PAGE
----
Either its my imagination or the stretch of East 93rd Street just adjacent to the Carnegie Hill Historic District -- where Susan Hefti and the 93rd Street Beautification Association has been leading the charge to have the block, with its elegant and precious collection of brownstones, added to the district -- is being circled by developers and greed-mongers like a collection of seagulls that haven't eaten since 1985.
From the tale of a penthouse owner who wants permission to build a penthouse on top of a penthouse and will do anything, including lie about his building's history, to get his way, to the reluctance of city officials to name their block Marx Brothers Place, in honor of the building on the block where the Marx Brothers were raised, it seems that every time I turn around, another drama is going on on East 93rd Street.
The latest -- conveyed to me via this announcement (below) from the Beautification Association -- makes me terribly ill:
At 6:30pm on Wed., Feb. 18, Community Board 8 (CB8) will meet in the auditorium of Sloan Kettering at 401 E. 66th St. to consider a proposal to put a whole new floor on top of the remarkable landmark building at 75 East 93rd Street in historic Carnegie Hill.
The landmark, known as the Baker Mansion, sits within the boundaries of the Carnegie Hill Historic District and is considered an architectural gem in NYC's narrowing collection of historic structures.
The proposal to drastically alter this historic landmark is being put forward by the Synod of Bishops of the Russian Orthodox Church Outside of Russia, to whom the historic site was given as a gift many years ago. The Synod of Bishops claims to need the proposed alterations in order to generate a steady source of income for the church.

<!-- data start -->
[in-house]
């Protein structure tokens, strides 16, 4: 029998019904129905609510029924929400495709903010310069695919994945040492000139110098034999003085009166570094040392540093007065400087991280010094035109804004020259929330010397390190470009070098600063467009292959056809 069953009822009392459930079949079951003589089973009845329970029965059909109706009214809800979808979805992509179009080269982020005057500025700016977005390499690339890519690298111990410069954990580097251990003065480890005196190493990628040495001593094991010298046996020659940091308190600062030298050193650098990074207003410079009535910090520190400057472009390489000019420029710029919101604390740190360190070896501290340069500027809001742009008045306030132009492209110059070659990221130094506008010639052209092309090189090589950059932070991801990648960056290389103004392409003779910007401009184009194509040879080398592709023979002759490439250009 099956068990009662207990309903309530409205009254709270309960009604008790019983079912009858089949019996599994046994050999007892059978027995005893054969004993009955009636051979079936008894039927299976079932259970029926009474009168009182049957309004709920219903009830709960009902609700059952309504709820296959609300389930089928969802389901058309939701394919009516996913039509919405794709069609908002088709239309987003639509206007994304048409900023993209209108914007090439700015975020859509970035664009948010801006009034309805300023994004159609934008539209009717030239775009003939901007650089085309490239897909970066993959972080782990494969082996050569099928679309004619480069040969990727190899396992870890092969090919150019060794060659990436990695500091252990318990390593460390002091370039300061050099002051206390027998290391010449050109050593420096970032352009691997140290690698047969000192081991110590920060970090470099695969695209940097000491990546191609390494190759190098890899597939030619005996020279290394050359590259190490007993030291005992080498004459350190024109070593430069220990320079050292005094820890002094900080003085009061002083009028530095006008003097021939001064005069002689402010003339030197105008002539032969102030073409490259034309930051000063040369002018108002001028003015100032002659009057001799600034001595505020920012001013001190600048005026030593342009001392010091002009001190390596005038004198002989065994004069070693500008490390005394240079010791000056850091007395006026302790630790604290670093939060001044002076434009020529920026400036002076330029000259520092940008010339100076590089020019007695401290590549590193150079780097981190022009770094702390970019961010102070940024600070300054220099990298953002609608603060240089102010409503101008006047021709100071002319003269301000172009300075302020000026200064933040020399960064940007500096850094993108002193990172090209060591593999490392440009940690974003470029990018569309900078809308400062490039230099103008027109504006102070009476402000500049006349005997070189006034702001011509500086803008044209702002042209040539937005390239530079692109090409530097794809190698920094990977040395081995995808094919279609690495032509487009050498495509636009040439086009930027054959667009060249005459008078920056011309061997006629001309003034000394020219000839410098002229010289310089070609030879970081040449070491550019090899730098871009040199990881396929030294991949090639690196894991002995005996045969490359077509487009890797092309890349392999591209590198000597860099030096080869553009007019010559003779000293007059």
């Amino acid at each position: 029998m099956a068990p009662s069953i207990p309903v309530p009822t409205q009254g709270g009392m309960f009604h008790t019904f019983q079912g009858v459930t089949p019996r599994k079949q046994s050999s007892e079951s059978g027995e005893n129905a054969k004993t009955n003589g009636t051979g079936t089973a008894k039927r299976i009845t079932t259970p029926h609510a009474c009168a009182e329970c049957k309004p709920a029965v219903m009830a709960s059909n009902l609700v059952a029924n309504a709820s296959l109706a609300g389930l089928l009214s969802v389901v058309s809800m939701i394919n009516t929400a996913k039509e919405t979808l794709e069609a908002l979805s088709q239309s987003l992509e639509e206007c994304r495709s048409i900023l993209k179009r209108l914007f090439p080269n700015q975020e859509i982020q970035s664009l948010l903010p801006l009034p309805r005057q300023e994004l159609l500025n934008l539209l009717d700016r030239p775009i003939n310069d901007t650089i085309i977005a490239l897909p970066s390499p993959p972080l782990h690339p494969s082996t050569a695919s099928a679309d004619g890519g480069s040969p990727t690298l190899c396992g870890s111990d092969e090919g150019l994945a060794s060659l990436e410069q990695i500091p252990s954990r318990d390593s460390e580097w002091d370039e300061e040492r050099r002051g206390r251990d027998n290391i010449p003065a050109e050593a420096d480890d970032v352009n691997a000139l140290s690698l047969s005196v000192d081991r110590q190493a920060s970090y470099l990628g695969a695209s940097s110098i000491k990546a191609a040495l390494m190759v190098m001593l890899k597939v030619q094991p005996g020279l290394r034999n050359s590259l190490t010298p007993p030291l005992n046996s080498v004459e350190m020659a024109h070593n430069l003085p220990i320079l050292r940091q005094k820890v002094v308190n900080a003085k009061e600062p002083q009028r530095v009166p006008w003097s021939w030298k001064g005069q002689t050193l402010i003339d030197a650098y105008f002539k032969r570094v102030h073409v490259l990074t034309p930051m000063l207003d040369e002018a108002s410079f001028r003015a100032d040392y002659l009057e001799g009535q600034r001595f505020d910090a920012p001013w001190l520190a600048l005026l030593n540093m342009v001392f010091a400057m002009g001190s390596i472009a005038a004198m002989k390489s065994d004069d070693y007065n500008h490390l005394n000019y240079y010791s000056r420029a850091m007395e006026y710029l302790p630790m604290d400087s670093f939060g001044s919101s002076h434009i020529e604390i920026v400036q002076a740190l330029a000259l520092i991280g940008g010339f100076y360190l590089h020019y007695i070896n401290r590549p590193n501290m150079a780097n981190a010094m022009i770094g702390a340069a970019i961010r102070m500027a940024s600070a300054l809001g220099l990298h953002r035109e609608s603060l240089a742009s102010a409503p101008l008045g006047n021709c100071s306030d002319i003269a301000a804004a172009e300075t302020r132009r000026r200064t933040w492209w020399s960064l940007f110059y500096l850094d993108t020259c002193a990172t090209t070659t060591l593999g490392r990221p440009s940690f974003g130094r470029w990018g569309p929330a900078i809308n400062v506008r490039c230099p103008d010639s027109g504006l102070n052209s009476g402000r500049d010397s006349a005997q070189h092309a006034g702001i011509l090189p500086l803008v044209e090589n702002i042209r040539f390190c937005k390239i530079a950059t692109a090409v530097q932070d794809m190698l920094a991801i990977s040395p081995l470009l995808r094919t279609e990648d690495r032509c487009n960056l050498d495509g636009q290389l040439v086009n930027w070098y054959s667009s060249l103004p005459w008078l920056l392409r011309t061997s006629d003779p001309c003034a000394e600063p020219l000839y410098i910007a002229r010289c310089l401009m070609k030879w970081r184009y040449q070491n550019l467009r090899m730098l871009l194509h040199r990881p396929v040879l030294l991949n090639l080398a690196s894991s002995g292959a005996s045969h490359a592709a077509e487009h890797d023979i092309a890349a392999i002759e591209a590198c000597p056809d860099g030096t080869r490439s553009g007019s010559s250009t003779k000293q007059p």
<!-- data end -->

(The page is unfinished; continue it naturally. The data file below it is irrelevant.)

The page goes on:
The proposal, which is being driven by the synod's treasurer -- actually sits in Russia and London, but not in NYC - also includes a plan to tear up the historic landmark's famous courtyard, and ancient trees, so that the synod can maximize its potential profit by building a subterranean rental space that would significantly multiply the physical mass of the structures at 75 East 93rd Street in Carnegie Hill.
Curiously, the actual parishioners of the church boldly and vociferously oppose the synod's proposal. These feisty parishioners have formed a Committee to Preserve and have already raised $4 million dollars in order to show the city that the church does not need to alter this remarkable landmark in order to meet its financial responsibilities.
Many of these parishioners spoke very passionately against the proposal at the CB8 Landmarks Committee Meeting on February 9, and plan to protest the proposal again at CB8's Full Board Meeting on Wednesday, February 18.
Neighbors, preservationists, neighborhood associations and planning organizations turned out in force for the February 9th CB8 Landmarks Committee Meeting (Historic Districts Council; Carnegie Hill Neighbors; CIVITAS; 93rd Street Beautification Association; Friends of the Upper East Side, et. al., were all in attendance). And we hope they will all attend Wednesday's Full Board Meeting of CB8, too!
The public turnout on February 9 made a huge difference: CB8's Landmarks Committee voted to recommend to the full board that the Synod's proposal be disapproved. But, as we all know, the full board of CB8 does just as it pleases.
So please don't miss the CB8 Meeting. Please let the Board know that you want the city to protect its historic districts, its historic neighborhoods and its historic landmarks!
Let us pray. Um, really hard. Sphere: Related Content